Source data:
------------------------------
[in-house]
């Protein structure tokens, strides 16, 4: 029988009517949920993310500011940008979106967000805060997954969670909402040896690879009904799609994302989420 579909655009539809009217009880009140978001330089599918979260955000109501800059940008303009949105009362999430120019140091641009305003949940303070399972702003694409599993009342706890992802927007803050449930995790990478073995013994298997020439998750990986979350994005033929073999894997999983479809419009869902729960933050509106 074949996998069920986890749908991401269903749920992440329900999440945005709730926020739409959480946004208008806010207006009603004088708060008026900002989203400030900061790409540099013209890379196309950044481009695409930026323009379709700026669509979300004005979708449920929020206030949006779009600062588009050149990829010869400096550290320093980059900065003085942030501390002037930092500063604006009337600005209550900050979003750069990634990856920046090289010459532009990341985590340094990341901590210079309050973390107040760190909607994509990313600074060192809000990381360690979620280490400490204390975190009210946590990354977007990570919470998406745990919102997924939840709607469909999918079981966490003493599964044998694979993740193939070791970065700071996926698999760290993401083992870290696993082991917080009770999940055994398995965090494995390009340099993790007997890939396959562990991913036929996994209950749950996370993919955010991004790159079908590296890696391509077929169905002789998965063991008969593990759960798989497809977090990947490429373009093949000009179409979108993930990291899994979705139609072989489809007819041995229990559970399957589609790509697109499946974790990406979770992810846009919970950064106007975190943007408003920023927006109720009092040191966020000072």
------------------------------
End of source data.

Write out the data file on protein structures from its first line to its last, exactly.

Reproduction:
[in-house]
């Protein structure tokens, strides 16, 4: 029988009517949920993310500011940008979106967000805060997954969670909402040896690879009904799609994302989420 579909655009539809009217009880009140978001330089599918979260955000109501800059940008303009949105009362999430120019140091641009305003949940303070399972702003694409599993009342706890992802927007803050449930995790990478073995013994298997020439998750990986979350994005033929073999894997999983479809419009869902729960933050509106 074949996998069920986890749908991401269903749920992440329900999440945005709730926020739409959480946004208008806010207006009603004088708060008026900002989203400030900061790409540099013209890379196309950044481009695409930026323009379709700026669509979300004005979708449920929020206030949006779009600062588009050149990829010869400096550290320093980059900065003085942030501390002037930092500063604006009337600005209550900050979003750069990634990856920046090289010459532009990341985590340094990341901590210079309050973390107040760190909607994509990313600074060192809000990381360690979620280490400490204390975190009210946590990354977007990570919470998406745990919102997924939840709607469909999918079981966490003493599964044998694979993740193939070791970065700071996926698999760290993401083992870290696993082991917080009770999940055994398995965090494995390009340099993790007997890939396959562990991913036929996994209950749950996370993919955010991004790159079908590296890696391509077929169905002789998965063991008969593990759960798989497809977090990947490429373009093949000009179409979108993930990291899994979705139609072989489809007819041995229990559970399957589609790509697109499946974790990406979770992810846009919970950064106007975190943007408003920023927006109720009092040191966020000072």